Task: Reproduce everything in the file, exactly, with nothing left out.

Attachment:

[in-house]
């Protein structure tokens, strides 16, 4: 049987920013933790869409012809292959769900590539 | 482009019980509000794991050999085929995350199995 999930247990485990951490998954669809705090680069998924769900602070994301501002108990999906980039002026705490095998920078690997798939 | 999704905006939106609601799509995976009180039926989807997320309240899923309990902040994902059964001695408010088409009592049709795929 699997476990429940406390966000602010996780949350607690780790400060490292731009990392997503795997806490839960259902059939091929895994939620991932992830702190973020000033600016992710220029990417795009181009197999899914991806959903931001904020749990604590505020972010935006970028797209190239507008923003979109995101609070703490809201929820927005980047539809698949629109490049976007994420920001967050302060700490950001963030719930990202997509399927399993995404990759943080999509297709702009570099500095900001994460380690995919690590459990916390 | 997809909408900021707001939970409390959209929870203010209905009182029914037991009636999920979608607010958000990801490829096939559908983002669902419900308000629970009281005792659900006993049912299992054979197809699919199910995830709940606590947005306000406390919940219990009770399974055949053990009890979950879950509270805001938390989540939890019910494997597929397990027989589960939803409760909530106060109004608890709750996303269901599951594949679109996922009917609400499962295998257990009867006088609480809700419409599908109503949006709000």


[in-house]
């Protein structure tokens, strides 16, 4: 049987920013933790869409012809292959769900590539 | 482009019980509000794991050999085929995350199995 999930247990485990951490998954669809705090680069998924769900602070994301501002108990999906980039002026705490095998920078690997798939 | 999704905006939106609601799509995976009180039926989807997320309240899923309990902040994902059964001695408010088409009592049709795929 699997476990429940406390966000602010996780949350607690780790400060490292731009990392997503795997806490839960259902059939091929895994939620991932992830702190973020000033600016992710220029990417795009181009197999899914991806959903931001904020749990604590505020972010935006970028797209190239507008923003979109995101609070703490809201929820927005980047539809698949629109490049976007994420920001967050302060700490950001963030719930990202997509399927399993995404990759943080999509297709702009570099500095900001994460380690995919690590459990916390 | 997809909408900021707001939970409390959209929870203010209905009182029914037991009636999920979608607010958000990801490829096939559908983002669902419900308000629970009281005792659900006993049912299992054979197809699919199910995830709940606590947005306000406390919940219990009770399974055949053990009890979950879950509270805001938390989540939890019910494997597929397990027989589960939803409760909530106060109004608890709750996303269901599951594949679109996922009917609400499962295998257990009867006088609480809700419409599908109503949006709000």